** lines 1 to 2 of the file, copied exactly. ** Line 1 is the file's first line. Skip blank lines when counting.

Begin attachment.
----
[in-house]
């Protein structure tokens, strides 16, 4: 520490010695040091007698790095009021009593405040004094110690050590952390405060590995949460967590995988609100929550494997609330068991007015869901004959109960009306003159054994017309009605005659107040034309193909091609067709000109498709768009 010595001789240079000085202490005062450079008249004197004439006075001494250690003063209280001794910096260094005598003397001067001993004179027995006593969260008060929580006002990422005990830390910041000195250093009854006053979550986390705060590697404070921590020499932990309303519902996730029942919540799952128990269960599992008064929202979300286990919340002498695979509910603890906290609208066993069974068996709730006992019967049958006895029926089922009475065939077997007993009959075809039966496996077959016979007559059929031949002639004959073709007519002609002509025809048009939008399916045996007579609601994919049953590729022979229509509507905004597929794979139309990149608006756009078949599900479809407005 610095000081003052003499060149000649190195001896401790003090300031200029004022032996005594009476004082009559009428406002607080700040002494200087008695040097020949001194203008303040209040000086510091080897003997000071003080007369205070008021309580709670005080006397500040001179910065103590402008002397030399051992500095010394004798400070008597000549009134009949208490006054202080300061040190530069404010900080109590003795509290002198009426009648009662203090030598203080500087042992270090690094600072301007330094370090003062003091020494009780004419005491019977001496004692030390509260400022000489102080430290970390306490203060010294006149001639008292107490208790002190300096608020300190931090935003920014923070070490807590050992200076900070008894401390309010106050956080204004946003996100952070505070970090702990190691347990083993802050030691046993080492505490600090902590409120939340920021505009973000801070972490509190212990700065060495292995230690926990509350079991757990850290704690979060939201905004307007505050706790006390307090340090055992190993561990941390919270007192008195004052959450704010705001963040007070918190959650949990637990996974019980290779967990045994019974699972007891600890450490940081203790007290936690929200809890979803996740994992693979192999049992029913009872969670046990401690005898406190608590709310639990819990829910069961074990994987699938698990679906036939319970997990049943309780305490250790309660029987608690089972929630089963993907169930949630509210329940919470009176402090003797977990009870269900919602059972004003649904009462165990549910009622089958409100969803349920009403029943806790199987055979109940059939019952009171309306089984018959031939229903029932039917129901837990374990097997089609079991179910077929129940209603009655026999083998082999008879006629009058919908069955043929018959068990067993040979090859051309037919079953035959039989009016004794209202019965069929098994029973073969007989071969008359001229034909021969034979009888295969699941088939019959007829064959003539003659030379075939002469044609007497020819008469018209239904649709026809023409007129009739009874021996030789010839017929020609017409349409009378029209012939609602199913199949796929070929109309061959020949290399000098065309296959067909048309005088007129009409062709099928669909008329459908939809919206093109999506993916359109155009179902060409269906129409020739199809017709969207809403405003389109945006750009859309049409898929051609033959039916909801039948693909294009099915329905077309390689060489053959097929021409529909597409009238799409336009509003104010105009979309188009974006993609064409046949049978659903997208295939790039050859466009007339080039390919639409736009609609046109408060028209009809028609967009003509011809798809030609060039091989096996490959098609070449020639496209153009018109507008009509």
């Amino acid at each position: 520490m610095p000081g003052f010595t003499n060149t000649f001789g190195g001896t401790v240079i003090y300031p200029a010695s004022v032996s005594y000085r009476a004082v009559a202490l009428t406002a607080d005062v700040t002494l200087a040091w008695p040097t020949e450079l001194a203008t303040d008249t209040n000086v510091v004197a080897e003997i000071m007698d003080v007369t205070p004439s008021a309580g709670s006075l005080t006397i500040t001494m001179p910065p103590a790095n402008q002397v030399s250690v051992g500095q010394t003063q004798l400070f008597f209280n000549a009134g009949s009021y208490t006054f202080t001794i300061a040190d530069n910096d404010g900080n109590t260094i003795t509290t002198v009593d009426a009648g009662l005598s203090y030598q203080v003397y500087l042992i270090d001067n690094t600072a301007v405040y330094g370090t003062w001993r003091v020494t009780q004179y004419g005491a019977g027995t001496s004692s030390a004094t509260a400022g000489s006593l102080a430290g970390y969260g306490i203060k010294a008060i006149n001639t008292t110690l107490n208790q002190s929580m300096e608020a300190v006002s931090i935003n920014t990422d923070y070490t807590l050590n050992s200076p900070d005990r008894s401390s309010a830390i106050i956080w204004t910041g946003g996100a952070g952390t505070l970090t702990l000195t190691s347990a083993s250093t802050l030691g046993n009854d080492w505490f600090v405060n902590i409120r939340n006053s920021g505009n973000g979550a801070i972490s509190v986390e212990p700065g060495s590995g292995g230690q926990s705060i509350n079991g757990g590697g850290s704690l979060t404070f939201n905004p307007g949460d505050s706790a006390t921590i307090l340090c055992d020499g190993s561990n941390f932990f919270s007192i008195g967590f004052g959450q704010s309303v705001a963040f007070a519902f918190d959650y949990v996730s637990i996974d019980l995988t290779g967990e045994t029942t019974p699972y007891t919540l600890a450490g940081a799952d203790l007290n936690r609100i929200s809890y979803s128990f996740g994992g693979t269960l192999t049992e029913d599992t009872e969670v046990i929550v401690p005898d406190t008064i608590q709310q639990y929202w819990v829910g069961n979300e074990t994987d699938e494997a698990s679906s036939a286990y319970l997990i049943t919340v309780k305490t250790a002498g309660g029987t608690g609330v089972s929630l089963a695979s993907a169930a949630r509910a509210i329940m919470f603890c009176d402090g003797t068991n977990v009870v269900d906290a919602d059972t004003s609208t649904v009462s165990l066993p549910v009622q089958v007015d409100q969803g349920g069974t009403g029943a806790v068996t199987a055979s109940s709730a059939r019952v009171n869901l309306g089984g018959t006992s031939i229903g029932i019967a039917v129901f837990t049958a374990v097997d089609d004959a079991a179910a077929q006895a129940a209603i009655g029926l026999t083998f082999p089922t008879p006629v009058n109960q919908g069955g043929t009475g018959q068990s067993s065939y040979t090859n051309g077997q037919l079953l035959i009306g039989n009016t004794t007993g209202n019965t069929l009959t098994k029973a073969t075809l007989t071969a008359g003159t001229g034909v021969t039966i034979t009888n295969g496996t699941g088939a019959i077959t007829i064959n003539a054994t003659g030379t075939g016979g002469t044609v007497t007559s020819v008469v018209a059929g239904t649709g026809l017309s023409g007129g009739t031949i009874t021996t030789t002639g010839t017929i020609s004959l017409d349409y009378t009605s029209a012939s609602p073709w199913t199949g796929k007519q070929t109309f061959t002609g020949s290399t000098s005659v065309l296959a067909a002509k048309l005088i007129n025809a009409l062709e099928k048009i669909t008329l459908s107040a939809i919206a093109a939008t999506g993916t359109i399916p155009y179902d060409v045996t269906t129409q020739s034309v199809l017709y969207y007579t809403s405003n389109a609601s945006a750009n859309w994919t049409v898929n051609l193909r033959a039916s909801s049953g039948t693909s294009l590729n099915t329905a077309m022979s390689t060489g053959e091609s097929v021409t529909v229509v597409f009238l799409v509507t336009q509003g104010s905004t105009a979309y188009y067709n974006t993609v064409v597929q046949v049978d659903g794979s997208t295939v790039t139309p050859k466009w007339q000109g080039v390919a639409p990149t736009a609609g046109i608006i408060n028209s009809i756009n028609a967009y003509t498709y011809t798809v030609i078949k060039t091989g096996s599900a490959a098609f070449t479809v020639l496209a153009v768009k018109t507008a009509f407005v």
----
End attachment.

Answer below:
[in-house]
């Protein structure tokens, strides 16, 4: 520490010695040091007698790095009021009593405040004094110690050590952390405060590995949460967590995988609100929550494997609330068991007015869901004959109960009306003159054994017309009605005659107040034309193909091609067709000109498709768009 010595001789240079000085202490005062450079008249004197004439006075001494250690003063209280001794910096260094005598003397001067001993004179027995006593969260008060929580006002990422005990830390910041000195250093009854006053979550986390705060590697404070921590020499932990309303519902996730029942919540799952128990269960599992008064929202979300286990919340002498695979509910603890906290609208066993069974068996709730006992019967049958006895029926089922009475065939077997007993009959075809039966496996077959016979007559059929031949002639004959073709007519002609002509025809048009939008399916045996007579609601994919049953590729022979229509509507905004597929794979139309990149608006756009078949599900479809407005 610095000081003052003499060149000649190195001896401790003090300031200029004022032996005594009476004082009559009428406002607080700040002494200087008695040097020949001194203008303040209040000086510091080897003997000071003080007369205070008021309580709670005080006397500040001179910065103590402008002397030399051992500095010394004798400070008597000549009134009949208490006054202080300061040190530069404010900080109590003795509290002198009426009648009662203090030598203080500087042992270090690094600072301007330094370090003062003091020494009780004419005491019977001496004692030390509260400022000489102080430290970390306490203060010294006149001639008292107490208790002190300096608020300190931090935003920014923070070490807590050992200076900070008894401390309010106050956080204004946003996100952070505070970090702990190691347990083993802050030691046993080492505490600090902590409120939340920021505009973000801070972490509190212990700065060495292995230690926990509350079991757990850290704690979060939201905004307007505050706790006390307090340090055992190993561990941390919270007192008195004052959450704010705001963040007070918190959650949990637990996974019980290779967990045994019974699972007891600890450490940081203790007290936690929200809890979803996740994992693979192999049992029913009872969670046990401690005898406190608590709310639990819990829910069961074990994987699938698990679906036939319970997990049943309780305490250790309660029987608690089972929630089963993907169930949630509210329940919470009176402090003797977990009870269900919602059972004003649904009462165990549910009622089958409100969803349920009403029943806790199987055979109940059939019952009171309306089984018959031939229903029932039917129901837990374990097997089609079991179910077929129940209603009655026999083998082999008879006629009058919908069955043929018959068990067993040979090859051309037919079953035959039989009016004794209202019965069929098994029973073969007989071969008359001229034909021969034979009888295969699941088939019959007829064959003539003659030379075939002469044609007497020819008469018209239904649709026809023409007129009739009874021996030789010839017929020609017409349409009378029209012939609602199913199949796929070929109309061959020949290399000098065309296959067909048309005088007129009409062709099928669909008329459908939809919206093109999506993916359109155009179902060409269906129409020739199809017709969207809403405003389109945006750009859309049409898929051609033959039916909801039948693909294009099915329905077309390689060489053959097929021409529909597409009238799409336009509003104010105009979309188009974006993609064409046949049978659903997208295939790039050859466009007339080039390919639409736009609609046109408060028209009809028609967009003509011809798809030609060039091989096996490959098609070449020639496209153009018109507008009509």